THE STORY OF DALE-GUDBRAND.

There was a man called Dale-Gudbrand, who was like a king in the valley (Gudbrandsdal), but was only herse in title. Sigvat the skald compared him for wealth and landed property to Erling Skjalgson. Sigvat sang thus concerning Erling: --

"I know but one who can compare
With Erling for broad lands and gear
-- Gudbrand is he, whose wide domains
Are most like where some small king reigns.
These two great bondes, I would say,
Equal each other every way.
He lies who says that he can find
One by the other left behind."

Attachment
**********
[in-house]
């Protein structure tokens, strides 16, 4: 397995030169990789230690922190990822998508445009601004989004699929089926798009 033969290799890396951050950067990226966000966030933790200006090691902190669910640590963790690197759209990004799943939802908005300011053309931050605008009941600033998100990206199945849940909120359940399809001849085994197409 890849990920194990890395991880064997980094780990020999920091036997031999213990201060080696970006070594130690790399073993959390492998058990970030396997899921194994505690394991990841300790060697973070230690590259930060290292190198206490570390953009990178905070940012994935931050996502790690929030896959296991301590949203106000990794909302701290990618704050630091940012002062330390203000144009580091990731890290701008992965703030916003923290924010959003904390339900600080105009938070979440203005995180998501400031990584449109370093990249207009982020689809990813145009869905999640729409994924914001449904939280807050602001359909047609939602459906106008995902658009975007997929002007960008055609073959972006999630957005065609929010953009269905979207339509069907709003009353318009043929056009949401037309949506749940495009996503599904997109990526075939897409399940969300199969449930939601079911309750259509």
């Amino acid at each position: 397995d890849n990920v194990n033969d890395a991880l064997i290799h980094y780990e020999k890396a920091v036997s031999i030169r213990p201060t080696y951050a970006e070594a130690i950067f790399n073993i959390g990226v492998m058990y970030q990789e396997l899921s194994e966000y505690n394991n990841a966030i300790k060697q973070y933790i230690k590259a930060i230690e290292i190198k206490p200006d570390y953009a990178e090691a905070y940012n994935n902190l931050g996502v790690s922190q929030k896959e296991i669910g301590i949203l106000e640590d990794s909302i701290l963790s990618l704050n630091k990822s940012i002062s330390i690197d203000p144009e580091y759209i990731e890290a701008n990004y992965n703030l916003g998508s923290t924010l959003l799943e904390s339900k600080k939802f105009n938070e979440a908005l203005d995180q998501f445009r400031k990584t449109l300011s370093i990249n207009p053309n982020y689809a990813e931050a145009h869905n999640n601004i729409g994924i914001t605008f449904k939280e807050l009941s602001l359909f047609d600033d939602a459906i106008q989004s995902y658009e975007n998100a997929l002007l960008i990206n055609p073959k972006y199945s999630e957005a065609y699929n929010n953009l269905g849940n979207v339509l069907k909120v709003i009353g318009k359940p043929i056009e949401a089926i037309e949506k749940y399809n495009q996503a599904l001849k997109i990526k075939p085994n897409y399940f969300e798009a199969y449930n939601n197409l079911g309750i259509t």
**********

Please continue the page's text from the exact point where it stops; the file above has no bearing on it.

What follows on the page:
Gudbrand had a son, who is here spoken of. Now when Gudbrand received the tidings that King Olaf was come to Lear, and obliged people to accept Christianity, he sent out a message-token, and summoned all the men in the valley to meet him at a farm called Hundthorp. All came, so that the number could not be told; for there is a lake in the neighbourhood called Laugen, so that people could come to the place both by land and by water. There Gudbrand held a Thing with them, and said, "A man is come to Loar who is called Olaf, and will force upon us another faith than what we had before, and will break in pieces all our gods. He says that he has a much greater and more powerful god; and it is wonderful that the earth does not burst as under under him, or that our god lets him go about unpunished when he dares to talk such things. I know this for certain, that if we carry Thor, who has always stood by us, out of our temple that is standing upon this farm, Olaf's god will melt away, and he and his men be made nothing so soon as Thor looks upon them." Then the bondes all shouted as one person that Olaf should never get away with life if he came to them; and they thought he would never dare to come farther south through the valley. They chose out 700 men to og northwards to Breida, to watch his movements. The leader of this band was Gudbrand's son, eighteen years of age, and with him were many other men of importance. When they came to a farm called Hof they heard of the king; and they remained three nights there. People streamed to them from all parts, from Lesjar, Loar, and Vagar, who did not wish to receive Christianity. The king and Bishop Sigurd fixed teachers in Loaf and in Vagar. From thence they went round Vagarost, and came down into the valley at Sil, where they stayed all night, and heard the news that a great force of men were assembled against them. The bondes who were in Breida heard also of the king's arrival, and prepared for battle. As soon as the king arose in the morning he put on his armour, and went southwards over the Sil plains, and did not halt until he came to Breida, where he saw a great army ready for battle. Then the king drew up his troops, rode himself at the head of them, and began a speech to the bondes, in which he invited them to adopt Christianity. They replied, "We shall give thee something else to do to-day than to be mocking us;" and raised a general shout, striking also upon their shields with their weapons. Then the king's men ran forward and threw their spears; but the bondes turned round instantly and fled, so that only few men remained behind. Gudbrand's son was taken prisoner; but the king gave him his life, and took him with him. The king was four days here. Then the king said to Gudbrand's son, "Go home now to thy father, and tell him I expect to be with him soon.